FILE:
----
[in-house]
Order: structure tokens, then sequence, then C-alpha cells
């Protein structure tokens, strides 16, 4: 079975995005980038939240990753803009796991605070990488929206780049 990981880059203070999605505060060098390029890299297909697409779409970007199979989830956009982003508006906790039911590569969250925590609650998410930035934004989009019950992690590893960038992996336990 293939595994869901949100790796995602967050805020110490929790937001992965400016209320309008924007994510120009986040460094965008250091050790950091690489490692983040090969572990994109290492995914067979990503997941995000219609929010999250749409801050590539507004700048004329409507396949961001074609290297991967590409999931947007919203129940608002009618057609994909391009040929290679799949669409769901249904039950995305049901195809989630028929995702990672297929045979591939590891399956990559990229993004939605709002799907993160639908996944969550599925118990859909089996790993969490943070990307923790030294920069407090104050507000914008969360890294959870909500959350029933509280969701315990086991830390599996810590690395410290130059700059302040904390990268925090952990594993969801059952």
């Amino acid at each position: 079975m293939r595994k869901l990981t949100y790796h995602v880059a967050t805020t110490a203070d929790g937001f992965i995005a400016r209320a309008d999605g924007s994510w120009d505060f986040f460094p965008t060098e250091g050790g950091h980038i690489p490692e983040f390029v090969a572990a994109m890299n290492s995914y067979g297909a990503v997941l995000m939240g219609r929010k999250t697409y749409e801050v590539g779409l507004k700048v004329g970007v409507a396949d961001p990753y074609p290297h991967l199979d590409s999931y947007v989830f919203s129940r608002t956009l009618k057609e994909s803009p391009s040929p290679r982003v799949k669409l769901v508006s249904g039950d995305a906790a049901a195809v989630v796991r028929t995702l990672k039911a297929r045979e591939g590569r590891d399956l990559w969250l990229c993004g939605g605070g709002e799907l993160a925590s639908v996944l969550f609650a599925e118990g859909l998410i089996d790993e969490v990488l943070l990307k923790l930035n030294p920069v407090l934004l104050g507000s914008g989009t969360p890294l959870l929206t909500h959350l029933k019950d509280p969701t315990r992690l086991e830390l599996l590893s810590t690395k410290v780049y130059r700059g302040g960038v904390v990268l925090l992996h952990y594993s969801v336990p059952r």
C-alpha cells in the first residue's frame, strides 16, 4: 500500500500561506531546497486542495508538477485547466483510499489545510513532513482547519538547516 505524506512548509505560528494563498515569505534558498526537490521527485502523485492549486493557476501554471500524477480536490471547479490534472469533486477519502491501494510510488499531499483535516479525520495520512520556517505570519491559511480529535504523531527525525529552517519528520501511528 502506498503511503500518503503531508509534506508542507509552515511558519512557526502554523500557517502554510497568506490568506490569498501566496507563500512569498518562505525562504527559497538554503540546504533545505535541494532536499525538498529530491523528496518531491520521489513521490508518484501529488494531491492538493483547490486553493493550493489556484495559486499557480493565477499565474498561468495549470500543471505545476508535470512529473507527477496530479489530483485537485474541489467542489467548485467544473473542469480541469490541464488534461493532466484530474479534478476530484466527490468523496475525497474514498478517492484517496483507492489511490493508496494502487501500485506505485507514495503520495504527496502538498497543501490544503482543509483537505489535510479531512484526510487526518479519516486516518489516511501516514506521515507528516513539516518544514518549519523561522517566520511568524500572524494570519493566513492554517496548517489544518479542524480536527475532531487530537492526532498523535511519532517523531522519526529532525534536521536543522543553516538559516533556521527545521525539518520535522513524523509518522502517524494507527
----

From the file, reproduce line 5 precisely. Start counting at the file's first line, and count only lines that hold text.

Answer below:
C-alpha cells in the first residue's frame, strides 16, 4: 500500500500561506531546497486542495508538477485547466483510499489545510513532513482547519538547516 505524506512548509505560528494563498515569505534558498526537490521527485502523485492549486493557476501554471500524477480536490471547479490534472469533486477519502491501494510510488499531499483535516479525520495520512520556517505570519491559511480529535504523531527525525529552517519528520501511528 502506498503511503500518503503531508509534506508542507509552515511558519512557526502554523500557517502554510497568506490568506490569498501566496507563500512569498518562505525562504527559497538554503540546504533545505535541494532536499525538498529530491523528496518531491520521489513521490508518484501529488494531491492538493483547490486553493493550493489556484495559486499557480493565477499565474498561468495549470500543471505545476508535470512529473507527477496530479489530483485537485474541489467542489467548485467544473473542469480541469490541464488534461493532466484530474479534478476530484466527490468523496475525497474514498478517492484517496483507492489511490493508496494502487501500485506505485507514495503520495504527496502538498497543501490544503482543509483537505489535510479531512484526510487526518479519516486516518489516511501516514506521515507528516513539516518544514518549519523561522517566520511568524500572524494570519493566513492554517496548517489544518479542524480536527475532531487530537492526532498523535511519532517523531522519526529532525534536521536543522543553516538559516533556521527545521525539518520535522513524523509518522502517524494507527